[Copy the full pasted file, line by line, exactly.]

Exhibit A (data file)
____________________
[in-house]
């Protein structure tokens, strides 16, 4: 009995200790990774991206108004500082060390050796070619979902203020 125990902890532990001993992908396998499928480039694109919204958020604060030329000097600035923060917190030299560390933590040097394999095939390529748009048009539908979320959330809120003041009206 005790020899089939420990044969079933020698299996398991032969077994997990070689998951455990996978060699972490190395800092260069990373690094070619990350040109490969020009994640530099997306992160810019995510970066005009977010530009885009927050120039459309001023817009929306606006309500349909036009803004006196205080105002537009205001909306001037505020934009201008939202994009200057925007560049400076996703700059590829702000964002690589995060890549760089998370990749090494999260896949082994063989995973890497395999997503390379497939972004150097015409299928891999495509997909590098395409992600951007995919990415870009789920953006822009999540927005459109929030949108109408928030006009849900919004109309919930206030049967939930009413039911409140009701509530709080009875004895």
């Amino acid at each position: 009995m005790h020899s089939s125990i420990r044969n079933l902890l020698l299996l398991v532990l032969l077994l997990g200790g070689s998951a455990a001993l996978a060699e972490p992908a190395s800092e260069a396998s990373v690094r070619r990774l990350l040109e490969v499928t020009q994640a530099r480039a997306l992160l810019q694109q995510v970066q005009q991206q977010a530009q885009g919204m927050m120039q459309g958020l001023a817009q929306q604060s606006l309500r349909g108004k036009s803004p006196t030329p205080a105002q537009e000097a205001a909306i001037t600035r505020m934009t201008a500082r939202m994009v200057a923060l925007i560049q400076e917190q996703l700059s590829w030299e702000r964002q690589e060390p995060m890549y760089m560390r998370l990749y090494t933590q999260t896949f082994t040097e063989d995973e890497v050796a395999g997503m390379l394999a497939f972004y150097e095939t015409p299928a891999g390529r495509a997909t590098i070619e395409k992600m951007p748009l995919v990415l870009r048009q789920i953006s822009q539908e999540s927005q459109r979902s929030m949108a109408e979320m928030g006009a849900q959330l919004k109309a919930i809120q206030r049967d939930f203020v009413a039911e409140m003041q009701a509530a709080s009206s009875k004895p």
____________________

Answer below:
[in-house]
């Protein structure tokens, strides 16, 4: 009995200790990774991206108004500082060390050796070619979902203020 125990902890532990001993992908396998499928480039694109919204958020604060030329000097600035923060917190030299560390933590040097394999095939390529748009048009539908979320959330809120003041009206 005790020899089939420990044969079933020698299996398991032969077994997990070689998951455990996978060699972490190395800092260069990373690094070619990350040109490969020009994640530099997306992160810019995510970066005009977010530009885009927050120039459309001023817009929306606006309500349909036009803004006196205080105002537009205001909306001037505020934009201008939202994009200057925007560049400076996703700059590829702000964002690589995060890549760089998370990749090494999260896949082994063989995973890497395999997503390379497939972004150097015409299928891999495509997909590098395409992600951007995919990415870009789920953006822009999540927005459109929030949108109408928030006009849900919004109309919930206030049967939930009413039911409140009701509530709080009875004895």
């Amino acid at each position: 009995m005790h020899s089939s125990i420990r044969n079933l902890l020698l299996l398991v532990l032969l077994l997990g200790g070689s998951a455990a001993l996978a060699e972490p992908a190395s800092e260069a396998s990373v690094r070619r990774l990350l040109e490969v499928t020009q994640a530099r480039a997306l992160l810019q694109q995510v970066q005009q991206q977010a530009q885009g919204m927050m120039q459309g958020l001023a817009q929306q604060s606006l309500r349909g108004k036009s803004p006196t030329p205080a105002q537009e000097a205001a909306i001037t600035r505020m934009t201008a500082r939202m994009v200057a923060l925007i560049q400076e917190q996703l700059s590829w030299e702000r964002q690589e060390p995060m890549y760089m560390r998370l990749y090494t933590q999260t896949f082994t040097e063989d995973e890497v050796a395999g997503m390379l394999a497939f972004y150097e095939t015409p299928a891999g390529r495509a997909t590098i070619e395409k992600m951007p748009l995919v990415l870009r048009q789920i953006s822009q539908e999540s927005q459109r979902s929030m949108a109408e979320m928030g006009a849900q959330l919004k109309a919930i809120q206030r049967d939930f203020v009413a039911e409140m003041q009701a509530a709080s009206s009875k004895p």